Wood-burning Stoves Could Be Harming Your Health
Protect your family, neighbors from toxic emissions from wood-burning devices
(February 8, 2016)
While throwing a log on the fire may be a tradition in your home, many may not know that the smoke from wood-burning stoves may be more harmful than you realize.
Many Americans may have wood-burning stoves in their home as an extra or even primary source of heat. Others may enjoy wood-burning stoves for pleasure or a sense of tradition. Whatever the reason, the reality is that smoke from residential wood heaters can be harmful to the health of those in your home and also in your community. This is especially true for people with lung conditions, as well as children, older adults, people with cardiovascular disease and diabetics. Communities with significant air pollution problems often have "no burn" days. Always check before you burn in your community. Find your state and local air pollution control agency.
Smoke from wood-burning stoves can have both short-term and long-term effects. It can trigger coughing, wheezing, asthma attacks, heart attacks, and lead to lung cancer and premature death, among other health effects. This is because wood smoke contains fine particle pollution, carbon monoxide, volatile organic compounds, black carbon and air toxics such as benzene. The wood smoke can increase particle pollution to levels that pose serious health concerns both indoors and outdoors. In fact, fine particle pollution (PM2.5) is so tiny that it can get deep into the lungs, harming the lungs, blood vessels and heart.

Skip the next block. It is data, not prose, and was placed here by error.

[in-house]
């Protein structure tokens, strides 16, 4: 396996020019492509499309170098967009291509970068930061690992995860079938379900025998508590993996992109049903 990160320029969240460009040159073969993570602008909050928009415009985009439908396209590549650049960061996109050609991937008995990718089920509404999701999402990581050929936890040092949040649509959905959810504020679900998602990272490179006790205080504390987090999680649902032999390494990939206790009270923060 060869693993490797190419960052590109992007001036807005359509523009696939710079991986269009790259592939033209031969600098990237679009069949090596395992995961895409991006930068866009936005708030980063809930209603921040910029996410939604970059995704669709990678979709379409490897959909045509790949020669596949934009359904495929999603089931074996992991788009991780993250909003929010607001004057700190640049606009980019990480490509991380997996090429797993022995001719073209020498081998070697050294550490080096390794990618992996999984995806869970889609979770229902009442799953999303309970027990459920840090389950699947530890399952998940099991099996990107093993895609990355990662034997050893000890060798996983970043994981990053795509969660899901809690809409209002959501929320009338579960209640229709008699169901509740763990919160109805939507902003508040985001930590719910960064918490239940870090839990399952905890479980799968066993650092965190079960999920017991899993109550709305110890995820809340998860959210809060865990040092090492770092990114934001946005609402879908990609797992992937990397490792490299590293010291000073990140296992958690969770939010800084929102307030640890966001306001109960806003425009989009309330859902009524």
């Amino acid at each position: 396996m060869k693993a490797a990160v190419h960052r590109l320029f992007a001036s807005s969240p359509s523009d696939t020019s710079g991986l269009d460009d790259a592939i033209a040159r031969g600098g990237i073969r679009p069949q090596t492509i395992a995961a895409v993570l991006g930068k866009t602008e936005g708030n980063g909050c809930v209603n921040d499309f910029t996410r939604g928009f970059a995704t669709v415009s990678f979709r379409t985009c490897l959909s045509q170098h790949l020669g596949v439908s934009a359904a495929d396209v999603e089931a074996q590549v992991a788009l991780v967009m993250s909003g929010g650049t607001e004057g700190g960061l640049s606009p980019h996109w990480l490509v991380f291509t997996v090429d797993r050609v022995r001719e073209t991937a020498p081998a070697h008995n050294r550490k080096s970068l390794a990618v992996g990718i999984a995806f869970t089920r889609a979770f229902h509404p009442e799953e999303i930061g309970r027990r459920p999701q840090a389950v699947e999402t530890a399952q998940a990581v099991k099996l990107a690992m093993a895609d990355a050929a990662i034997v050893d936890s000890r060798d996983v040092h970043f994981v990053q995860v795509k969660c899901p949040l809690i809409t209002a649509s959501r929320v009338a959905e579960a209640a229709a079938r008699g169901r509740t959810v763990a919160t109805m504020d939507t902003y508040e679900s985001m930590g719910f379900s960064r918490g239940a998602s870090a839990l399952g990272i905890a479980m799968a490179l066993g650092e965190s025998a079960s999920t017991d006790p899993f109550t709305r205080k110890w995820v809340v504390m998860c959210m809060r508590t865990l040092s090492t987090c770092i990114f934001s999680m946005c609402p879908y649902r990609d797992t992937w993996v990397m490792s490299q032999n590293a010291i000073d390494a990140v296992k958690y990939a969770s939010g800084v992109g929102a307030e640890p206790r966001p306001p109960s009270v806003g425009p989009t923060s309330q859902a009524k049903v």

Wood stoves are often used 24-hours a day, which can actually worsen air pollution outdoors in your community. If wood-burning is affecting air quality in your neighborhood, consider staying indoors, don't exercise outdoors and take extra precautions for kids, who are more susceptible to smoke as their lungs are still developing. Find more tips to protect your health.
The Lung Association advocates for more protective standards for wood-burning stoves to reduce harmful emissions, and in February 2015 the U.S. Environmental Protection Agency (EPA) announced new standards to protect the health of Americans, by cutting harmful emission by up to 70 percent.
- For the first time ever, the standards set official limits on emissions from several devices, including hydronic heaters, also known as outdoor and indoor wood boilers, devices that are used year-round.
- Cleaner wood-burning devices are being phased in. Stoves and heaters meeting the first phase of the new standards should be the only new devices for sale nationwide in 2016. But the EPA gave the industry five years to produce the stoves and heaters meeting the ultimately stronger limits.
Remember, the 2015 standards apply only to new boilers, furnaces and stoves and do not apply to wood-burning devices currently in use, including fireplaces.
If you decide to burn wood in your home, look for the cleanest burning devices and burn cleaner fuel. Learn more about residential wood burning.